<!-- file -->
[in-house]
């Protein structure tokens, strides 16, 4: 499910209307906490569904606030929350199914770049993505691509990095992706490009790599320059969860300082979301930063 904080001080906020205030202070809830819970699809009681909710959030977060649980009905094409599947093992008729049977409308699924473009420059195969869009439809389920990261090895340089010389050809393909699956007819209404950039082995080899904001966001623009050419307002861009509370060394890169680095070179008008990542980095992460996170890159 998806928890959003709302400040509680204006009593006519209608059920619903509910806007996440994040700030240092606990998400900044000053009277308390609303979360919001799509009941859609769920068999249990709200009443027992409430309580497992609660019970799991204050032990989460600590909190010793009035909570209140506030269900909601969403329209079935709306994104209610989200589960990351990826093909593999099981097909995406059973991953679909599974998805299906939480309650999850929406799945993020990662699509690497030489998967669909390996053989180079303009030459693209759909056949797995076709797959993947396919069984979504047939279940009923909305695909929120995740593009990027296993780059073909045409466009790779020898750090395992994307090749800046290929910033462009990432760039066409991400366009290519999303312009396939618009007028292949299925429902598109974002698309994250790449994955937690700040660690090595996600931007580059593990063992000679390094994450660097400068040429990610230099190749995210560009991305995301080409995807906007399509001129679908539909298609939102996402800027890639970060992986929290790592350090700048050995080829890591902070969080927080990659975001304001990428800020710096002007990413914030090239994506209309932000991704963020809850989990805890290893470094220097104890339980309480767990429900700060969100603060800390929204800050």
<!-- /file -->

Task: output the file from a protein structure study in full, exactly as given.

[in-house]
């Protein structure tokens, strides 16, 4: 499910209307906490569904606030929350199914770049993505691509990095992706490009790599320059969860300082979301930063 904080001080906020205030202070809830819970699809009681909710959030977060649980009905094409599947093992008729049977409308699924473009420059195969869009439809389920990261090895340089010389050809393909699956007819209404950039082995080899904001966001623009050419307002861009509370060394890169680095070179008008990542980095992460996170890159 998806928890959003709302400040509680204006009593006519209608059920619903509910806007996440994040700030240092606990998400900044000053009277308390609303979360919001799509009941859609769920068999249990709200009443027992409430309580497992609660019970799991204050032990989460600590909190010793009035909570209140506030269900909601969403329209079935709306994104209610989200589960990351990826093909593999099981097909995406059973991953679909599974998805299906939480309650999850929406799945993020990662699509690497030489998967669909390996053989180079303009030459693209759909056949797995076709797959993947396919069984979504047939279940009923909305695909929120995740593009990027296993780059073909045409466009790779020898750090395992994307090749800046290929910033462009990432760039066409991400366009290519999303312009396939618009007028292949299925429902598109974002698309994250790449994955937690700040660690090595996600931007580059593990063992000679390094994450660097400068040429990610230099190749995210560009991305995301080409995807906007399509001129679908539909298609939102996402800027890639970060992986929290790592350090700048050995080829890591902070969080927080990659975001304001990428800020710096002007990413914030090239994506209309932000991704963020809850989990805890290893470094220097104890339980309480767990429900700060969100603060800390929204800050």